Voices of the Past

3000 Year Old Mummy Speaks Again

At the Royal Holloway University of London, a team of researchers have been working of a project called ‘voices of the past’. A project which aims at recreating voices of well preserved individuals.

Scanning The Body

They have been using non-destructive CT scans to build a 3D model of a 3,000 year old vocal tract. It belongs to a mummy currently in Leeds city museum called Nesyamum. There close up airway scan allowed them to create an accurate 3D model of the airway. Nesyamum was a High priest to Ramses XI, one of his main duties was to sing the Divine Office.

The current model consists of a 3D printed vocal tract through which noise is played. Extensive testing was done to see how the 3D printing could most accurately represent flesh (we can’t 3D print in flesh yet!). It was found that just using the standard hard plastic composite at a 2mm thickness was very close to the desired result.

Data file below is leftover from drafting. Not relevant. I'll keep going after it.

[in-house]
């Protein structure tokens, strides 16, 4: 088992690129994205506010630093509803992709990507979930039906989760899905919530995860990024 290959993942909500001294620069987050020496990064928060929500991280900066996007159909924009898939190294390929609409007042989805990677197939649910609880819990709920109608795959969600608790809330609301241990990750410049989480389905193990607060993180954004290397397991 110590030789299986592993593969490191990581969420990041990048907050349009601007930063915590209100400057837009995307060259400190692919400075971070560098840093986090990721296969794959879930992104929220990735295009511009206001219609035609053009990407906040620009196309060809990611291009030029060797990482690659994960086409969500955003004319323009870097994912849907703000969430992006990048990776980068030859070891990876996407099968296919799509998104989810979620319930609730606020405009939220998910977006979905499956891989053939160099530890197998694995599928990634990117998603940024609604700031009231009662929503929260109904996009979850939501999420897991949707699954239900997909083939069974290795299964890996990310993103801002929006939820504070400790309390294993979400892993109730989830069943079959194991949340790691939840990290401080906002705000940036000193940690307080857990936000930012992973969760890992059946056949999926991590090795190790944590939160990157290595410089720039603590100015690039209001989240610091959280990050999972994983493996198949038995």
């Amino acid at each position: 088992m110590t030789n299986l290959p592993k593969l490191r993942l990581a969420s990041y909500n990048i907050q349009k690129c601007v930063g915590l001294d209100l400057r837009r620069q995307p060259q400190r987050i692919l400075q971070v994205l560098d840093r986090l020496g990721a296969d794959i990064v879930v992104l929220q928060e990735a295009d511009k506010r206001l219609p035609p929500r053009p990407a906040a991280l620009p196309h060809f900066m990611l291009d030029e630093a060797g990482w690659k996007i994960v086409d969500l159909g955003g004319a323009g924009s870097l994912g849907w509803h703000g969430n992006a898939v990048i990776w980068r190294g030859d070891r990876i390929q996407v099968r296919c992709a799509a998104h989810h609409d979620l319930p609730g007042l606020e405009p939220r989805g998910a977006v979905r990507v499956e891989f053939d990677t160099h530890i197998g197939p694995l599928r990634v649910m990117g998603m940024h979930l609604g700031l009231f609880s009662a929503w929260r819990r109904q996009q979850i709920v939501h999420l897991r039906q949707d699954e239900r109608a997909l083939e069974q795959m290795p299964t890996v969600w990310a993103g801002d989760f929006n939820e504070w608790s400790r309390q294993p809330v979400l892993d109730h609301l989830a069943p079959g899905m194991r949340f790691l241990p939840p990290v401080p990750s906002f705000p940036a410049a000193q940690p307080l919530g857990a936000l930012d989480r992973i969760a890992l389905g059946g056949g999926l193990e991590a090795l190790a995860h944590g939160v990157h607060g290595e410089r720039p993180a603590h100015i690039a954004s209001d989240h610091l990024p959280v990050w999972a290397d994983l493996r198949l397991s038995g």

The Sound

The mummy’s groan

The sound created is not a perfect representation of what he would have sounded like. This is because, while the flesh in the throat has not decayed, the tongue has withered away. Without the tongue accurate noises and speech are not possible. The sound produced has been described as a vowel sound between the vowel sound in ‘bad’ and ‘bed’.

Project Next Steps

The next steps for the project are to try and 3D model a tongue to make more accurate sounds and hopefully vowel sounds. Eventually maybe even have a model with a moving tongue and capable of more advanced speech. The final stage which is the dream goal is to make it sing in a way that resembles the divine office as he would have used to do 3,000 years ago.

The project hopes to have many applications from understanding history in greater depth, to enhancing museum experiences. We are all very excited to see where this project leads!

Post Author: Thomas Simpson